Clinical Electrophysiology

Clinical Electrophysiology This specialty area encompasses electrotherapy/physical agents, electrophysiological evaluation (EMG/NCV), physical agents, and wound management.

Geriatric physical therapy

Geriatric  Geriatric physical therapy covers a wide area of issues concerning people as they go through normal adult aging but is usually focused on the older adult. There are many conditions that affect many people as they grow older and include but are not limited to the following: arthritis, osteoporosis, cancer, Alzheimer's disease, hip and joint replacement, balance disorders, incontinence, etc. Geriatric physical therapists specialize in treating older adults.

Integumentary Physical Therapy

Integumentary  Integumentary (treatment of conditions involving the skin and related organs). Common conditions managed include wounds and burns. Physical therapists utilize surgical instruments, mechanical lavage, dressings and topical agents to deride necrotic tissue and promote tissue healing. Other commonly used interventions include exercise, edema control, splinting, and compression garments.

Neurological physical therapy

Neurological  Neurological physical therapy is a field focused on working with individuals who have a neurological disorder or disease. These include Alzheimer's disease, Charcot-Marie-Tooth disease (CMT), ALS, brain injury, cerebral palsy. multiple sclerosis, Parkinson's disease, spinal cord injury, and stroke. Common impairments associated with neurologic conditions include impairments of vision, balance, ambulation, activities of daily living, movement, muscle strength and loss of functional independence.

Orthopedic physical therapists

Orthopedic  Orthopedic physical therapists diagnose, manage, and treat disorders and injuries of the musculoskeletal system including rehabilitation after orthopaedic surgery. This specialty of physical therapy is most often found in the out-patient clinical setting. Orthopedic therapists are trained in the treatment of postoperative orthopedic procedures, fractures, acute sports injuries, arthritis, sprains, strains, back and neck pain, spinal conditions and amputations.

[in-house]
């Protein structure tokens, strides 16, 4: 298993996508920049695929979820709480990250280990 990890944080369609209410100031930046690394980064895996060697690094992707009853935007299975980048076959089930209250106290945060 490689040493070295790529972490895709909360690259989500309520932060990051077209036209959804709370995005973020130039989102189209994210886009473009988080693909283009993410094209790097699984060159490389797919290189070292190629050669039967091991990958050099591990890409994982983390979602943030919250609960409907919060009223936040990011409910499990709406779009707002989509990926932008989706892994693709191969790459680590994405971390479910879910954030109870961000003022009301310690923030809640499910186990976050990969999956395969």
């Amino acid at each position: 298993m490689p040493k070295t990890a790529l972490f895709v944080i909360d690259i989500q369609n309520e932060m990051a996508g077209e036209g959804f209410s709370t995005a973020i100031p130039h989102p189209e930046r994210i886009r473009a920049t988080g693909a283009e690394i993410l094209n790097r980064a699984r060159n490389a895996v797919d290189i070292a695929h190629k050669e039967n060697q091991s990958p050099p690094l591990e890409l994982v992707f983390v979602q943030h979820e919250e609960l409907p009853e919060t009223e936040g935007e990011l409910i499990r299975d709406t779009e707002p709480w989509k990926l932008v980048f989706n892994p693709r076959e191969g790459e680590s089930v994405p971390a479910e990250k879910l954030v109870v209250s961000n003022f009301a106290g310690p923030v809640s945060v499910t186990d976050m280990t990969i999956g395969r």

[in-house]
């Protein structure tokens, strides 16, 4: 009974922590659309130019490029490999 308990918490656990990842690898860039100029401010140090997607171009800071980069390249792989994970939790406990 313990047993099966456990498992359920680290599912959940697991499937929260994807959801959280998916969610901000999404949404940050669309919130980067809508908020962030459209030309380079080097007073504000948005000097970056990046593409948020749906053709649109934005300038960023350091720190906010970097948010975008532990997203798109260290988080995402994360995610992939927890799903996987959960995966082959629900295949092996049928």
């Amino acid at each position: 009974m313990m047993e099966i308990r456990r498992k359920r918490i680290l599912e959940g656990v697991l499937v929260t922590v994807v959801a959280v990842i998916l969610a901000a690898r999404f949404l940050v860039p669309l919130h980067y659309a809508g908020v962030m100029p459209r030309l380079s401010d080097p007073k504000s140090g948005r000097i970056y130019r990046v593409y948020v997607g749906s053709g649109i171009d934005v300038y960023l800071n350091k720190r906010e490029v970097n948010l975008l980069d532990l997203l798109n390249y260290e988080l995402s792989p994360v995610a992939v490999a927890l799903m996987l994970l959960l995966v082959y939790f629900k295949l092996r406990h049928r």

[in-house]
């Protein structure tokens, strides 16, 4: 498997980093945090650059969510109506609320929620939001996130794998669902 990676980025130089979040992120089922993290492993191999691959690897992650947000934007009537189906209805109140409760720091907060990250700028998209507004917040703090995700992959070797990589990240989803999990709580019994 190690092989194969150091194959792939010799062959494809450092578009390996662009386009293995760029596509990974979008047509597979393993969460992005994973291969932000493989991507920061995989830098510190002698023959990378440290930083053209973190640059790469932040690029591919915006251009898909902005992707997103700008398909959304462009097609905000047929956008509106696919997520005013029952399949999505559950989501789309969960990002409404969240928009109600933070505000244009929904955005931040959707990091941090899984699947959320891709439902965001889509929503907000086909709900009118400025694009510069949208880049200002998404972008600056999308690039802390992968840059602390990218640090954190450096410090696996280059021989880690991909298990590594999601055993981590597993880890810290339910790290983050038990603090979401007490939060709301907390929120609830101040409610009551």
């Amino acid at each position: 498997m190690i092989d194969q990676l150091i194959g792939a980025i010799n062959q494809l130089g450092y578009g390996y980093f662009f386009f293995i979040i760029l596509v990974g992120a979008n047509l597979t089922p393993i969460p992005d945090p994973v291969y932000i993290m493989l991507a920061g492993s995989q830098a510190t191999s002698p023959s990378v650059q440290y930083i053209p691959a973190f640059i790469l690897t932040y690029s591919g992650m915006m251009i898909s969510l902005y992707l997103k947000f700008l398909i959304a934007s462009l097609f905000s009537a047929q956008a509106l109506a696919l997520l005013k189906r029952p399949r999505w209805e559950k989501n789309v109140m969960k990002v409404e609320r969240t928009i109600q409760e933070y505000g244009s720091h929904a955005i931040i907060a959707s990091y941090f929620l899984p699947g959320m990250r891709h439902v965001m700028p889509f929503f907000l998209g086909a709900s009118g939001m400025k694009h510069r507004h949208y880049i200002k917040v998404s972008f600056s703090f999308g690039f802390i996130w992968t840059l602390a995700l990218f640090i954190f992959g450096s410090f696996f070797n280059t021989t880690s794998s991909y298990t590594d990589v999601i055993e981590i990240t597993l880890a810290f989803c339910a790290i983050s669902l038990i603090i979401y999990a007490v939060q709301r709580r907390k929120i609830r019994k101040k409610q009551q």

Pediatric physical therapy

Pediatric  Pediatric physical therapy assists in early detection of health problems and uses a wide variety of modalities to treat disorders in the pediatric population. These therapists are specialized in the diagnosis, treatment, and management of infants, children, and adolescents with a variety of congenital, developmental, neuromuscular, skeletal, or acquired disorders/diseases. Treatments focus on improving gross and fine motor skills, balance and coordination, strength and endurance as well as cognitive and sensory processing/integration. Children with developmental delays, cerebral palsy, spina bifida, or torticollismay be treated by pediatric physical therapists.

Sports therapy

Sports  Physical therapists are involved in the care of athletes from recreational to professional and Olympians. This area of practice includes athletic injury management, including acute care, treatment and rehabilitation, prevention, and education.

Women's health physical therapy

Women’s health  Women's health physical therapy addresses women's issues related to child birth, and post partum. These conditions include lymphedema, osteoporosis, pelvic pain, prenatal and post partum periods, and urinary incontinence.